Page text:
Barbados Foreign Minister, Hon Maxine McClean addresses the Plenary Session at the UN Oceans Conference, UN General Assembly Hall, New York, Tuesday 6 June 2017
Posted in: Press Releases | 06 June 2017 | 256
Mr. President, Barbados is pleased to participate in this important Conference, convened under the theme "Our Oceans, our future: partnering for the implementation of Sustainable Development Goal 14 (SDG 14)".
It provides an important opportunity to focus the attention of the international community on our collective responsibility to preserve and protect our marine environment. We are especially pleased with the format of the Conference -which brings together all stakeholders to discuss how we can address collectively the opportunities and challenges of SDG 14 implementation.
As you know, Barbados is a small island developing state, or SIDS, with an ocean space several hundred times its limited land mass of 166 sq. miles or 430 sq. kilometres. As such, Barbados attaches great importance to the oceans and seas. Like other SIDS, Barbados has intrinsic geographical, cultural, social and economic ties to the coastal and marine environment.
It stands to be severely impacted. by the unsustainable use of the ocean and its marine resources. It is against this background that Barbados has systematically played an active role in multilateral efforts to address environmental and sustainable development issues. 1 Mr. President, Barbados views the United Nations Convention on the Law of the Sea (UNCLOS) as the overarching legal framework for all activities of the oceans and seas.
As a framework instrument, UNCLOS has provided the basis for the crafting of a number of implementing agreements. UNCLOS has also catalysed the development of several multilateral environmental treaties to which Barbados is a state party.
At the regional level, Barbados is party to the Cartagena Convention and is an active supporter and beneficiary of the UNEP Regional Seas Programme. We therefore welcome the adoption of the Regional Seas Strategic Directions during the 17th Global Meeting of the Regional Seas Conventions and Actions Plans in Istanbul, Turkey, in October 2015.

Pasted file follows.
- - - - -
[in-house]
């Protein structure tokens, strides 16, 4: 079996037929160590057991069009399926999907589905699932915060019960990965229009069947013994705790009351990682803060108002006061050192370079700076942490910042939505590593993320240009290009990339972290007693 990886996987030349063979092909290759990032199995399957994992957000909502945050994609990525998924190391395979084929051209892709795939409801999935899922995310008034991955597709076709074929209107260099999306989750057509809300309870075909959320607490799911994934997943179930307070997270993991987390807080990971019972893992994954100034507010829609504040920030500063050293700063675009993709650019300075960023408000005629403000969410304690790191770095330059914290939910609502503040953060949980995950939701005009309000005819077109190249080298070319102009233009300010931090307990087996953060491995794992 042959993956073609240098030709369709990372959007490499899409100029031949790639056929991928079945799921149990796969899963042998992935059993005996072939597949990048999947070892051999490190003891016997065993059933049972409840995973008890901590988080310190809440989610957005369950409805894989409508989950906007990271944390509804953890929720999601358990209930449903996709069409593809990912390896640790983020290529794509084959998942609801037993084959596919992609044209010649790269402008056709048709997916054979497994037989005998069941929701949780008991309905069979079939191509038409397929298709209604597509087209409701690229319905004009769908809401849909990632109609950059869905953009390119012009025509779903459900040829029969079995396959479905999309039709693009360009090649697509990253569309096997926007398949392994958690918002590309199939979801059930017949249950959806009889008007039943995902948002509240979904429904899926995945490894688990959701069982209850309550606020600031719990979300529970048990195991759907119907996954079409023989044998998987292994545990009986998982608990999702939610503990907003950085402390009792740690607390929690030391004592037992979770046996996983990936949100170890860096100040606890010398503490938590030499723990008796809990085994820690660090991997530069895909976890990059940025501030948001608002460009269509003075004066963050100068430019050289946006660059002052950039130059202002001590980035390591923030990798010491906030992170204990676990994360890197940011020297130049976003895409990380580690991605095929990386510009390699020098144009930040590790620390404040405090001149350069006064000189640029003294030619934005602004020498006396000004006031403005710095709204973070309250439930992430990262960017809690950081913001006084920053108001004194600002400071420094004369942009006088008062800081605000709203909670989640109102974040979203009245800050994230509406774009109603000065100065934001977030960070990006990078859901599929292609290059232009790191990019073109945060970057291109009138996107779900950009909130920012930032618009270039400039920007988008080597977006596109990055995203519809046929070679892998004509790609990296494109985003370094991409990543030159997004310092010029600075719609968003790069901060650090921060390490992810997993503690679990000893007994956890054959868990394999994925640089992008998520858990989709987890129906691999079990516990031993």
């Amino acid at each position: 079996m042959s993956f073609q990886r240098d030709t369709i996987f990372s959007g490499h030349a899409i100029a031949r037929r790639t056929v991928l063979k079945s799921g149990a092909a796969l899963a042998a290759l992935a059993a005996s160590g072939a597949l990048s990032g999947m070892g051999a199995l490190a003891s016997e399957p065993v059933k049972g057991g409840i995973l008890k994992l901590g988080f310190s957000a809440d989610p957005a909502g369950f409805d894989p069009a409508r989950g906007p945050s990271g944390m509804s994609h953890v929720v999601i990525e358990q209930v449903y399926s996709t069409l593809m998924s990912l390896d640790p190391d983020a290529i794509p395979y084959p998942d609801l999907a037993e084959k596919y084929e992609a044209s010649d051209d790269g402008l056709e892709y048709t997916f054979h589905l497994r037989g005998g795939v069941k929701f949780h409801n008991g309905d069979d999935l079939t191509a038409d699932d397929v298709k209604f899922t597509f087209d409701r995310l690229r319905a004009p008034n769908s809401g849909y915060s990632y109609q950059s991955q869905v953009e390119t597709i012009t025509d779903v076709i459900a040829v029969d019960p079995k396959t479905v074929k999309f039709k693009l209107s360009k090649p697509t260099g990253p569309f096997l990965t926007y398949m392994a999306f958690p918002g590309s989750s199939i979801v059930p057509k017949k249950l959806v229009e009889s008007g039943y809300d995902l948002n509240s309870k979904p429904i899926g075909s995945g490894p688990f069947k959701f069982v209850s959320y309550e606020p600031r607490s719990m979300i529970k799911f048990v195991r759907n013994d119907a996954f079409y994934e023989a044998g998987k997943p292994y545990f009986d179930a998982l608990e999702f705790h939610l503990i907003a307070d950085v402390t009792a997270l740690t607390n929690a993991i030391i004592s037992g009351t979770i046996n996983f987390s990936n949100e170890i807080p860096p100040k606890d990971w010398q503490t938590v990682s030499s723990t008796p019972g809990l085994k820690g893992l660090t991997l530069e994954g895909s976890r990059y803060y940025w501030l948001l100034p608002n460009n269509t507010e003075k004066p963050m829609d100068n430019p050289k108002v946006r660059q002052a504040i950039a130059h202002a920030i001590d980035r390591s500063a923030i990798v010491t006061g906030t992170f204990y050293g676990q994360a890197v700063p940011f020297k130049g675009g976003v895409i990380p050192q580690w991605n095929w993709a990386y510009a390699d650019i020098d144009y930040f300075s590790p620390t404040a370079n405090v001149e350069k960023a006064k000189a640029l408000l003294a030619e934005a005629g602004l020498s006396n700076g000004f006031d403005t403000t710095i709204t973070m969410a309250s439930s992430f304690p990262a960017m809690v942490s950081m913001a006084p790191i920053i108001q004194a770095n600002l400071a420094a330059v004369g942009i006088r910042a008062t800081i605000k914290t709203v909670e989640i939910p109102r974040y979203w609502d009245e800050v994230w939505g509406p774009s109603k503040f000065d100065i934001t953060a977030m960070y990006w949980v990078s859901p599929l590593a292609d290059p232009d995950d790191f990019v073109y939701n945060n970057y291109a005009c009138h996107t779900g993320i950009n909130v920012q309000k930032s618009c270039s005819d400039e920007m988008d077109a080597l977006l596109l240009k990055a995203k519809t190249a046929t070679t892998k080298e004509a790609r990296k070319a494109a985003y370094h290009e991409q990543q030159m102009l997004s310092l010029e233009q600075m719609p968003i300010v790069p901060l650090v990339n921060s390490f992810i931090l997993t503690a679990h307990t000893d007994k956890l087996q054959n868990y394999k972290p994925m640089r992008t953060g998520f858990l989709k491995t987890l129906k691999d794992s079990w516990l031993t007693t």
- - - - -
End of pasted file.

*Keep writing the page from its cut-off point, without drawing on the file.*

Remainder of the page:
Barbados has also been a staunch supporter of the Caribbean Sea Initiative and has been involved in efforts to have the Caribbean Sea recognised as a Special Area in the context of sustainable development. While there is currently no international consensus on the establishment of special areas other than to reduce or contain pollution, we remain committed to working with others to protect and safeguard the unique biodiversity and the highly fragile ecosystem 2 that comprise the Caribbean Sea, as well as, the interwoven livelihoods of millions of Caribbean people.
Barbados recognises the benefits derived from ocean ecosystem goods and services, such as education, recreation, food and tourism. Specifically in 1983, the Government of Barbados embarked on a programme to improve coastal zone management in order to safeguard our coastline and protect significant infrastructure threatened by erosion and other coastal processes.
With the assistance of the Inter-American Development Bank, Barbados was able to develop a globally recognised model programme of integrated coastal zone management that was built on the principles of participatory governance, evidence-based decision making, ecosystems-based adaptation and knowledge transfer.